An entry on Macedonian poet and thinker Kočo Racin in: A Biograhical Dictionary of Women's Movements and feminisms, CEU Press, 2006.
by Jasna Koteska and Ivana Velinovska
Macedonian poet, fiction writer, historical thinker and revolutionary; less is known as one of the first Macedonian autonomous feminist thinkers and a central figure of Macedonian feminism between the two World Wars. Kočo Racin, the pen name that he used from 1928, comes from the name of Rahilka Raca Firfova, for whom he had a great and unrequited love. The poems, written on postcards that he sent to her, are considered to mark the beginning of Expressionism in Macedonian literature. In Macedonian history, the name Kočo Racin is widely accepted and used instead of the poet’s Christian name.
Konstantin Solev was born on 22 December 1908 into an extremely poor Orthodox Christian family from Veles. His mother Maria was a housewife and his father, Apostol Solev, a pottery-maker. He was their first child. He had three brothers. Konstantin Solev never married and did not have children. He completed four grades of primary school in Veles and one year of what was then high school in the same town. Then, because of the poor financial situation of his family, he left school to join his father in the pottery workshop (in the basement of the family home), where he spent his days both making clay pots and educating himself with diligence and dedication. In spite of his moderate formal education, Konstantin Solev is today regarded as the most important Macedonian intellectual between the two World Wars.
In Racin’s time, what is now the Republic of Macedonia was a territory with a colonial status within the Kingdom of the Serbs, Croats and Slovenes, from 1929 known as The Kingdom of Yugoslavia. Solev/Racin was exceptionally active in revolutionary, communist and union movements (from 1924 until his early death). He made an effort to establish a network between workers and peasants and organized seminars and courses on Marxist topics, as well as literary evenings and other events, often followed by demonstrations. In 1928, he was an elected delegate at the Fourth Congress of the Communist Party of Yugoslavia (KPJ) in Dresden, where he became acquainted with international activists and their ideas. In 1933, he was sentenced to four years of imprisonment in Sremska Mitrovica (Serbia and Montenegro) for his work editing and publishing Iskra (Sparkle), the clandestine newspaper of the Regional Council of the Communist Party of Yugoslavia. He was released with partial amnesty after two years of imprisonment.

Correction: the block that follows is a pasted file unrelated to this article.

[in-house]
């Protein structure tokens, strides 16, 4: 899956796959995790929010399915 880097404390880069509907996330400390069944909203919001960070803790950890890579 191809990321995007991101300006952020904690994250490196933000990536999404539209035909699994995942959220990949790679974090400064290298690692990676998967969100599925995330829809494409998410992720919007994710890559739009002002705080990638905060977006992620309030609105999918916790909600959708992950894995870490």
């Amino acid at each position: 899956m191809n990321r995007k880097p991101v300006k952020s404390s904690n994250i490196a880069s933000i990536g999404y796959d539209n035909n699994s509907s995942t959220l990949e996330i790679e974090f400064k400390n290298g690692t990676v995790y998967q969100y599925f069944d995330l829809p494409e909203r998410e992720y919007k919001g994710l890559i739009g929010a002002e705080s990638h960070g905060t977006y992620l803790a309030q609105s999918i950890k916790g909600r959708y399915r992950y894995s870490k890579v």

In addition to working expeditiously for the community as a revolutionary, Kočo Racin possessed a rare talent for poetry and was a successful essayist. In 1939, in Samobor (Croatia), he published a collection of poems entitled Beli Mugri (White dawns), one of the most important Macedonian collections of poetry. As an essayist, Racin took an interest in seemingly diverse topics such as literature, Hegelian philosophy, the Bogomils (members of Europe’s first great dualist church, which flourished in the Balkans from the tenth to the fifteenth centuries) and feminism. The common denominator of these topics was their potential to provoke criticism of phallocentric structures of power and probe the possibility for the ethnic, class, or gender restructuring of society along more just lines. Racin’s interest in ‘the woman question’ can be dated to around 1936. Several fragments and pieces of paper, two articles, and one short story on this topic, all from 1936, were found preserved in his archives. Several people provoked Racin’s interest in women’s issues, among them Rosa Plaveva, who came from the same town as Racin and was a key figure in the Macedonian socialist women’s movement. A group of Macedonians who participated in the international brigades in the Spanish Civil War, including Alekso Demnievski, Kiro Kjamilov, Trajko Miskovski and Ganco Hadji Panzov, also came from Veles. Racin was a close friend of Rumenika Hadji-Panzova, Hadji-Panzov’s sister, who studied German language and literature in Skopje and Belgrade. Through her brother, Rumenika became acquainted with the international women’s movement (the implications of which remain as yet unclear) and popularized it in Veles and Skopje. Of great importance for Racin’s relations with the socialist women’s movement was the Macedonian revolutionary Malina Pop Ivanova, alias Elena Galkina, a close friend of Racin whom he met at the above-mentioned Fourth Congress of the Communist Party of Yugoslavia in Dresden (1928). Racin’s most important article on feminism was “Ulogata na feminizmot vo opstestvoto i prvite pocetoci na feministickoto dvizenje” (The role of feminism in society and the beginning of the feminist movement). Structured as a chronology of the international women’s movement from the beginning of WWI, the article, consisting of 22 typed pages, was publicly presented on 8 March (International Women’s Day) 1936. In this text, Racin defined feminism as a struggle for fundamental human rights. With reference to the social contract theory of the French Enlightenment philosopher Jean-Jacques Rousseau, Racin exposed gender manipulation through what we would now call phallocentric ideological machinery (in Racin’s words “exploitation”): i.e. an ideological machinery which appropriates social and mental property and suspends equality in return; a thesis which can still be seen as having currency today.